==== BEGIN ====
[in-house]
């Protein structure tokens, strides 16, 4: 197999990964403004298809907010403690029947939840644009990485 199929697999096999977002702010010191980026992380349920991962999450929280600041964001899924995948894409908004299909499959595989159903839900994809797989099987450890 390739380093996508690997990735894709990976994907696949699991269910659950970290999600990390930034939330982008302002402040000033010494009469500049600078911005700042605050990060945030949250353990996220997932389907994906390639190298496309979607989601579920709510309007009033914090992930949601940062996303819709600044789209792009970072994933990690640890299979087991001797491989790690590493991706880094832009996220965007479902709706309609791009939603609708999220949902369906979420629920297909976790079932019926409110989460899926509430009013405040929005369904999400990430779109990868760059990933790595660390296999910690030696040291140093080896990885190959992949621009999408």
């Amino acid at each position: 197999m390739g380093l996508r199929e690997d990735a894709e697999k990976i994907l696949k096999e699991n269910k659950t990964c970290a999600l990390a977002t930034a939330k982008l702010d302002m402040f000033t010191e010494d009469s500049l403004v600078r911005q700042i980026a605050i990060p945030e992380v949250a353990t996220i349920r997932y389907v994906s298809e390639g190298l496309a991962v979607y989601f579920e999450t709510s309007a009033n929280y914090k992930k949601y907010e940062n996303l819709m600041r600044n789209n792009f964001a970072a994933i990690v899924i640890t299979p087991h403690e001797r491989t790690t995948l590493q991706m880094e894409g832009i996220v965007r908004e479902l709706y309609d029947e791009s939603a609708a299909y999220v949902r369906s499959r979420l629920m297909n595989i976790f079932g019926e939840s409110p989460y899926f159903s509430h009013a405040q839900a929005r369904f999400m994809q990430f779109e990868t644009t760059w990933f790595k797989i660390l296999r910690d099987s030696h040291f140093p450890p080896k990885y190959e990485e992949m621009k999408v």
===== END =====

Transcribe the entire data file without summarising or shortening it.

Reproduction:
[in-house]
């Protein structure tokens, strides 16, 4: 197999990964403004298809907010403690029947939840644009990485 199929697999096999977002702010010191980026992380349920991962999450929280600041964001899924995948894409908004299909499959595989159903839900994809797989099987450890 390739380093996508690997990735894709990976994907696949699991269910659950970290999600990390930034939330982008302002402040000033010494009469500049600078911005700042605050990060945030949250353990996220997932389907994906390639190298496309979607989601579920709510309007009033914090992930949601940062996303819709600044789209792009970072994933990690640890299979087991001797491989790690590493991706880094832009996220965007479902709706309609791009939603609708999220949902369906979420629920297909976790079932019926409110989460899926509430009013405040929005369904999400990430779109990868760059990933790595660390296999910690030696040291140093080896990885190959992949621009999408």
């Amino acid at each position: 197999m390739g380093l996508r199929e690997d990735a894709e697999k990976i994907l696949k096999e699991n269910k659950t990964c970290a999600l990390a977002t930034a939330k982008l702010d302002m402040f000033t010191e010494d009469s500049l403004v600078r911005q700042i980026a605050i990060p945030e992380v949250a353990t996220i349920r997932y389907v994906s298809e390639g190298l496309a991962v979607y989601f579920e999450t709510s309007a009033n929280y914090k992930k949601y907010e940062n996303l819709m600041r600044n789209n792009f964001a970072a994933i990690v899924i640890t299979p087991h403690e001797r491989t790690t995948l590493q991706m880094e894409g832009i996220v965007r908004e479902l709706y309609d029947e791009s939603a609708a299909y999220v949902r369906s499959r979420l629920m297909n595989i976790f079932g019926e939840s409110p989460y899926f159903s509430h009013a405040q839900a929005r369904f999400m994809q990430f779109e990868t644009t760059w990933f790595k797989i660390l296999r910690d099987s030696h040291f140093p450890p080896k990885y190959e990485e992949m621009k999408v």